AD: I wonder what the outcome would have been had Gypsy not fought back. Gypsy could have died. It could have been a completely different story.
JK: What people don’t realize is that we don’t hear a lot about Munchausen by proxy because the victims usually do wind up passing away at the hands of their caretakers. They don’t make it out. Gypsy is such a rare case. She had the mental dedication to get out, and she did, and that is very, very rare. Most Munchausen by proxy victims don’t get to say that.
AD: That’s so sad. How has playing Gypsy Rose changed you as an actress and as a person?
JK: As an actress, I had to learn to be trusting of myself and proud of myself. It took a lot of work to be able to do that. It was also one of those things where even though you’re playing such a dark role, that doesn’t mean you can’t have a good time doing it. Being able to enjoy your craft, as an actor—this role was something I could have only dreamed of having. I’m so excited to be able to tackle it. And as a person, it’s devastating to have to tell this story, but it’s also one of those things where I feel very fortunate and honored to have been trusted with it in the first place. Honestly, the show did change my life in many ways. I worked with some of the greatest people I’ve ever met. I feel like not only was I doing work I was proud of, but I was also surrounded by some of the nicest, most talented people I’ve ever been surrounded by. It was just one of those environments where it feels more like a home and a family than a job.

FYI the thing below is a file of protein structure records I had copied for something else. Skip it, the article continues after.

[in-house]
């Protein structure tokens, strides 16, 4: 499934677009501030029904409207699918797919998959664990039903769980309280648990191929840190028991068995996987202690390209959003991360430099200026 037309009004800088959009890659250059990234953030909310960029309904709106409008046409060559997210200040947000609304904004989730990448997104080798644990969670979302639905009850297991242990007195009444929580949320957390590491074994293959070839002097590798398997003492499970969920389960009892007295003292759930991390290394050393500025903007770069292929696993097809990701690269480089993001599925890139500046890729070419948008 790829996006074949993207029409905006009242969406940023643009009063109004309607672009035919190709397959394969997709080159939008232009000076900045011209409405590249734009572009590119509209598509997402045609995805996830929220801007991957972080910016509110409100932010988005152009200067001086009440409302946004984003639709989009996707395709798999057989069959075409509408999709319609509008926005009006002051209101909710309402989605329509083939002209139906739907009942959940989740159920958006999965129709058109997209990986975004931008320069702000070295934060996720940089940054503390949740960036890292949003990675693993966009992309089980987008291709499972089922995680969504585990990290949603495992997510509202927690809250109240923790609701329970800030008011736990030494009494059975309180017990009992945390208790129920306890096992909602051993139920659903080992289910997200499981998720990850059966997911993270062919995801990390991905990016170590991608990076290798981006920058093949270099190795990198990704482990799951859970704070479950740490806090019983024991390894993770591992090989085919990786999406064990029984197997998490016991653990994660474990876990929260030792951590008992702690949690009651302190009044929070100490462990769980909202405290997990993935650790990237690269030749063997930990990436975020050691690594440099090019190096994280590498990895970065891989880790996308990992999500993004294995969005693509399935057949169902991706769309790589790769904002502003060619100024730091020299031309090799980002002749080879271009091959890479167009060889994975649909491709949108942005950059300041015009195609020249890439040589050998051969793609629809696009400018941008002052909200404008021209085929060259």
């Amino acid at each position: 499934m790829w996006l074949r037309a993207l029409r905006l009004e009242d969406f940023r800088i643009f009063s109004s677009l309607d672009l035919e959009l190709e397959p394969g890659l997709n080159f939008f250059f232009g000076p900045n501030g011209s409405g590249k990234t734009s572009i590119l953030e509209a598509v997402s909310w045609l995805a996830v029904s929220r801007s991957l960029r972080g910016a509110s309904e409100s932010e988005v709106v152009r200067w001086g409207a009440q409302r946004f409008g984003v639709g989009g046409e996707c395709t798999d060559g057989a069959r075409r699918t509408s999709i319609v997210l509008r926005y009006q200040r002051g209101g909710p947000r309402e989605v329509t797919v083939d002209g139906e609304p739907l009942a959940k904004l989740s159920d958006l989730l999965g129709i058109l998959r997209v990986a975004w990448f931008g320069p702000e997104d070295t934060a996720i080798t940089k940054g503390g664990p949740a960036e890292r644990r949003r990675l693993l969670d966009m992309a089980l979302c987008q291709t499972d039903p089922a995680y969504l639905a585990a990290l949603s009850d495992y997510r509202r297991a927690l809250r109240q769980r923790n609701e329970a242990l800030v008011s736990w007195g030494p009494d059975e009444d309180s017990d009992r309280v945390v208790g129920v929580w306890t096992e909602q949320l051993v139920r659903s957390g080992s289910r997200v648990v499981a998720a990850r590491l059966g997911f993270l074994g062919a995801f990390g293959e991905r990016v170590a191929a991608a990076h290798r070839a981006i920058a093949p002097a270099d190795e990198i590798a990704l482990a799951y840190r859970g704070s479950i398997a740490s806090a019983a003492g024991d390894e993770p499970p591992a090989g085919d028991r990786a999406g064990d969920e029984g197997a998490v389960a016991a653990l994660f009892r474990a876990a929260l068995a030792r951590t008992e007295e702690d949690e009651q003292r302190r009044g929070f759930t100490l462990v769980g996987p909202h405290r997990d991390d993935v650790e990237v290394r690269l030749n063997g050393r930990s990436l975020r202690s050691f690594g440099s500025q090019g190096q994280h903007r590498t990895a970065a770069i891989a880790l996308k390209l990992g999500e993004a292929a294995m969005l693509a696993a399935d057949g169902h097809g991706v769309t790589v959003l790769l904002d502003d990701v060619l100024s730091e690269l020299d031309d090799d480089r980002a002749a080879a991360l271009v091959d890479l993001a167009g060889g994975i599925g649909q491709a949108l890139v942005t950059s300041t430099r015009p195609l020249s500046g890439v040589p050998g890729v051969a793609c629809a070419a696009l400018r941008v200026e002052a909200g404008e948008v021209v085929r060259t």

Megan McLachlan is a freelance writer that lives in Pittsburgh, PA. Her work has appeared in Buzzfeed, Cosmopolitan, The Cut, Paste, the Pittsburgh Post-Gazette, Thrillist, and The Washington Post. Follow her on Twitter at @heydudemeg.